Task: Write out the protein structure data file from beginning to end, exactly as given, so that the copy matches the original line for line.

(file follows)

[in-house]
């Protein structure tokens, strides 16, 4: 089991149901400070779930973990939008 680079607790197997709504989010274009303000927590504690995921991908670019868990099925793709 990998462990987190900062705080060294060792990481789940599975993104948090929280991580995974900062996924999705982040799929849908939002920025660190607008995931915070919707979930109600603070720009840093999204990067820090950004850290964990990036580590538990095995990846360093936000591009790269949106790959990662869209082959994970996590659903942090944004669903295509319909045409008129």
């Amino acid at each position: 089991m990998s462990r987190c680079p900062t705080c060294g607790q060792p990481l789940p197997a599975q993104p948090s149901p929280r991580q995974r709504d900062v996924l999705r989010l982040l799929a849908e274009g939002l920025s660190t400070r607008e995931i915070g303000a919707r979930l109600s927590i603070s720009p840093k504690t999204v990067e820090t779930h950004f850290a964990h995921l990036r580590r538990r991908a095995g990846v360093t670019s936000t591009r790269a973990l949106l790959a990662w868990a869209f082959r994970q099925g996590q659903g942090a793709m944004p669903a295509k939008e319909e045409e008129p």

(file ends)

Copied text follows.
[in-house]
């Protein structure tokens, strides 16, 4: 089991149901400070779930973990939008 680079607790197997709504989010274009303000927590504690995921991908670019868990099925793709 990998462990987190900062705080060294060792990481789940599975993104948090929280991580995974900062996924999705982040799929849908939002920025660190607008995931915070919707979930109600603070720009840093999204990067820090950004850290964990990036580590538990095995990846360093936000591009790269949106790959990662869209082959994970996590659903942090944004669903295509319909045409008129």
């Amino acid at each position: 089991m990998s462990r987190c680079p900062t705080c060294g607790q060792p990481l789940p197997a599975q993104p948090s149901p929280r991580q995974r709504d900062v996924l999705r989010l982040l799929a849908e274009g939002l920025s660190t400070r607008e995931i915070g303000a919707r979930l109600s927590i603070s720009p840093k504690t999204v990067e820090t779930h950004f850290a964990h995921l990036r580590r538990r991908a095995g990846v360093t670019s936000t591009r790269a973990l949106l790959a990662w868990a869209f082959r994970q099925g996590q659903g942090a793709m944004p669903a295509k939008e319909e045409e008129p």